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All About Government Business



All About Government Business

The data is admittedly incomplete and riddled with gaps or guesses. Still, all indications are that we, as a planet, are leaving behind an era of infrequent defaults.

The buck stops here, folks

The government is, hey, the government. It's the final court of appeals, the last stop of human authority.

What do you do, then, when it hits financial trouble like anybody else running off the rails of their budget? In the worst-case scenario, you panic.

And if there are enough people like you, then the whole market panics.

Sovereign debt is that which governments of all countries owe to their creditors. That sovereignty means foreign investors are sending their cash to an entirely free area where they have no control.

They have only the government's piece of paper promising repay. Is it any wonder if they become a little jittery?

Making it onto the bum debtor blacklist

The Blacklist used to mean that one can invade a place for not paying what it owed. Since that era ended, here's a roundup of a few prominent examples.

  • Greece
  • Ireland
  • Portugal
  • Numerous South American countries in the '70s/'80s

These, at least, didn't face collectors at the point of a bayonet. It's a vicious cycle.

It used to be that to get into real trouble with your sovereign debt; you had to overpay for war or something of that ilk. Nowadays, two methods bring down sovereign borrowers.

Those two are currency and banking trouble. Currency, while more common as a cause, is not nearly as impossible to untangle as bank failures.

Here's why. Banks and governments have, for better or worse, become inextricably linked. Ironically, this was meant to lessen the chances of a systemic collapse.

But even as they reinforce one another, banks and countries spread their weaknesses into one another.

Significant amounts of private deposits gain insurance in developed countries by the state. Thus, if your friendly local savings place goes under, it's as good as debt on the national balance sheet.

“Could we talk about how I'm insolvent at a better time?”

Most inconveniently, stresses on sovereign debt rarely come up during boom years of tax revenue. It's kind of like how your electric bill never goes up right after you win the lottery.

As an aside, economists use an odd turn of phrase in these sorts of discussions. They often mention “stressed budgets” or the like. Even your money thinks you're doomed!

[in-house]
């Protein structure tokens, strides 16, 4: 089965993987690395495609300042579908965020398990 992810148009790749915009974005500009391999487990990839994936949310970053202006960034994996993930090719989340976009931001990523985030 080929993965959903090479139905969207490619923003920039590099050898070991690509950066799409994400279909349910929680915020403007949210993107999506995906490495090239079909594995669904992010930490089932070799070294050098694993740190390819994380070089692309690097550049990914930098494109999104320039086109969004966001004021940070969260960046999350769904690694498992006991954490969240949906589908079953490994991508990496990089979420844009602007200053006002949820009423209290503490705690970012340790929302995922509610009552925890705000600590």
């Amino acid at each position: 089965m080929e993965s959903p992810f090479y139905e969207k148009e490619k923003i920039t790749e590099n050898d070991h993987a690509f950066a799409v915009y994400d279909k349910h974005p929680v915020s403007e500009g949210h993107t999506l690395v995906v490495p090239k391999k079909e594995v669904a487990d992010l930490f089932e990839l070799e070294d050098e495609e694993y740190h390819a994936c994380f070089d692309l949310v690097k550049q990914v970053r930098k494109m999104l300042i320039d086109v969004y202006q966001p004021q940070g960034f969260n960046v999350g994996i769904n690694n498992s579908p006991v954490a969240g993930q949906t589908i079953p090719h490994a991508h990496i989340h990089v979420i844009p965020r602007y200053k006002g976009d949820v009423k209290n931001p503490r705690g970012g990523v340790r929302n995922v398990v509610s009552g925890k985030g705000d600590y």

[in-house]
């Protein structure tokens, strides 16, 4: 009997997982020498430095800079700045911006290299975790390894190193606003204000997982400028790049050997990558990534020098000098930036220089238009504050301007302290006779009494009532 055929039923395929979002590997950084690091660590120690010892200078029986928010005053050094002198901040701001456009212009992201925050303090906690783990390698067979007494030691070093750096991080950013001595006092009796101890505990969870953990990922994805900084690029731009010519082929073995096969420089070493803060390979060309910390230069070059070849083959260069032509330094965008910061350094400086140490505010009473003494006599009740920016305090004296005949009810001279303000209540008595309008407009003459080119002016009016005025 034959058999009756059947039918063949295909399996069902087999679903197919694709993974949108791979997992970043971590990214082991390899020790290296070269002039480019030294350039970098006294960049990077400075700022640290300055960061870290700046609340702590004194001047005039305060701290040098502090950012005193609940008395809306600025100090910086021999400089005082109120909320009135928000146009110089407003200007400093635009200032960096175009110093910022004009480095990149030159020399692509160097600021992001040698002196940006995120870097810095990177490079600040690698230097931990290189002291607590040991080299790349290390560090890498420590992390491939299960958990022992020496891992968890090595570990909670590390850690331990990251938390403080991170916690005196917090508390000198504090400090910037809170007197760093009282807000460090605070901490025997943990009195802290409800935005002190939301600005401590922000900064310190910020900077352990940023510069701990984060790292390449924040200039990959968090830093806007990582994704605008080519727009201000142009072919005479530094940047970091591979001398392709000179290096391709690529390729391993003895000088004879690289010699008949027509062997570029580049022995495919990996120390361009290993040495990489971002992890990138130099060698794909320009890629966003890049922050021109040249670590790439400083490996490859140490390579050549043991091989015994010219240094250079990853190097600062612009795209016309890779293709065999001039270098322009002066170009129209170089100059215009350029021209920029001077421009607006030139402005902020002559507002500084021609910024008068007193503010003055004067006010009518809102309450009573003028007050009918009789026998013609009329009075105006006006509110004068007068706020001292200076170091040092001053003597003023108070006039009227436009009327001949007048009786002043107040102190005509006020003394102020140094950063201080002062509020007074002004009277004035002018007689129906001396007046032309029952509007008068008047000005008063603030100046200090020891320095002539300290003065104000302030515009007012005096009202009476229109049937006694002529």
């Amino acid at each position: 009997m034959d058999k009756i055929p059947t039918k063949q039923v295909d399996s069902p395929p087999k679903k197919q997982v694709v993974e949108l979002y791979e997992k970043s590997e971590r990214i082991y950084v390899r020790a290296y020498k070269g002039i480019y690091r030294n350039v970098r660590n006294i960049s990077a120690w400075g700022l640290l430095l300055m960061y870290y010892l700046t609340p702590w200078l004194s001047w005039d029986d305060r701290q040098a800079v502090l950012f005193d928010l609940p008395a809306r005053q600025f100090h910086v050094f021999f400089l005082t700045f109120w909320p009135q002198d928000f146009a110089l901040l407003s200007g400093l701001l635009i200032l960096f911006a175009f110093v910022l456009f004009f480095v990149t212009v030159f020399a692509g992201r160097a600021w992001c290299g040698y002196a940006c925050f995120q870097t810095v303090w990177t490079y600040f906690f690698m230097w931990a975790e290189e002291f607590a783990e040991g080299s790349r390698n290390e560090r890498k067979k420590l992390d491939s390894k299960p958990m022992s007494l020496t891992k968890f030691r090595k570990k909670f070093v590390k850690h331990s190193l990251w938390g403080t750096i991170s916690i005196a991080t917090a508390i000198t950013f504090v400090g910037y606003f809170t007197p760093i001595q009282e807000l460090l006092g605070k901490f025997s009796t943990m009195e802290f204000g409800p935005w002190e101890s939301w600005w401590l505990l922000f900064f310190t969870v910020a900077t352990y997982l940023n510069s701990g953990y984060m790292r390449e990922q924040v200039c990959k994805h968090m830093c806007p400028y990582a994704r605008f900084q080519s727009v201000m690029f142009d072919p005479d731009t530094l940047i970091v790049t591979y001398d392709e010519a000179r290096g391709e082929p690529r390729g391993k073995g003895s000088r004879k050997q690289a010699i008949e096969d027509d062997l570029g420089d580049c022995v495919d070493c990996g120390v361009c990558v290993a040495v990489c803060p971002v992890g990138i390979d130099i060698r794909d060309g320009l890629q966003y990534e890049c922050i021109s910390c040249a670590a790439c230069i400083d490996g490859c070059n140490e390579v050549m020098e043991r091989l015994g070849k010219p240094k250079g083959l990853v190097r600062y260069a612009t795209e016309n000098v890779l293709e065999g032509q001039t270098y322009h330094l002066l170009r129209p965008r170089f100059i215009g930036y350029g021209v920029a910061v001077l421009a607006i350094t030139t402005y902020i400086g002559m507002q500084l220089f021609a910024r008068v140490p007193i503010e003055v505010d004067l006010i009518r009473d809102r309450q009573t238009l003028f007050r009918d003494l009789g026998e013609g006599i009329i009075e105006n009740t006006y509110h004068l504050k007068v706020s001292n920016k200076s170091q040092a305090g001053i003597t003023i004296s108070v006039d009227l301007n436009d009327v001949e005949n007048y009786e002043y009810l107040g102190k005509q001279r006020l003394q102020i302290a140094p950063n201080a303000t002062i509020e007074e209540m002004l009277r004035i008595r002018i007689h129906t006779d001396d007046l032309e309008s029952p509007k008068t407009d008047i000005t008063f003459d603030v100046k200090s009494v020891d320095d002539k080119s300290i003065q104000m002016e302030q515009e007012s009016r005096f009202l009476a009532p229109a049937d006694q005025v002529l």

The rabbit hole only goes deeper. The worse the banks get, the more the government steps in to save the day, increasing its commitments.

And if the government starts to go under financially, the many bonds owned by the major corporations will be damaged. The wealthy foreigners did not owe all the money on the bonds, but domestically they withheld most.

The authorities have to raise the rate of interest to keep anybody from buying their debt. It becomes more and more impossible ever to repay.

The sun will come out someday

But starry-eyed optimism persists when often it should not. The devising of packages for new loans in countless cases. Soon they'll have bought enough time to reorganize the economy into something stable.

Only, this rarely works. Hope springs eternal, but it doesn't blow away fifty years of bad habits in six months.

Some analysts think negotiating a restructured debt, acknowledging one's inability to pay, is better in the long run. People learn lessons.

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Ouch! The lessons hurt

Here's a summary of all the fun you can have in a country facing a sovereign debt crisis. It goes without saying that most of these crises are from Greece, the archetypal example in this category.

There's the loss of essential services due to austerity meant to restore finances to order again. More taxes, less to get out of paying them.

Riots tend to show up. Either you're having tear gas shot your way, or dodging away from the rioters.

Sometimes you get to hit back through the ballot box. You back a candidate who promises to tell the creditors where to go. He or she says that they'll figure out how to pay for entitlements after they've restored them.

The world is criticizing your country's work ethic, rightly or wrongly. Meanwhile, one study suggests that your health and mental well-being are taking a measurable hit. Unemployment is the big culprit there; we in the US are all too familiar with that one.

Hold on…that's not on me

Now might be as good a time as any to say that it's usually not all the borrowing country's fault. Of course, they're still on the hook a little. No one made them take loans.

For years, economists looked for causes of instability in the country falling apart. Logical enough, right?

Certain experts have noticed that the trigger of a potential debt crisis is tied, more often than not, to a minor hiccup of fear in the wealthy countries around which world finance orbits. A small choice to reduce loans there causes a tsunami at the edge of the globe.

Better the devil you know

It doesn't look rosy.

The data is admittedly incomplete and riddled with gaps or guesses. Still, all indications are that we, as a planet, are leaving behind an era of infrequent defaults.

The point to finding out about this, though, is that maybe we can prepare to either avert or survive it when it comes to us. Same reason we watch all those monster movies, of course.

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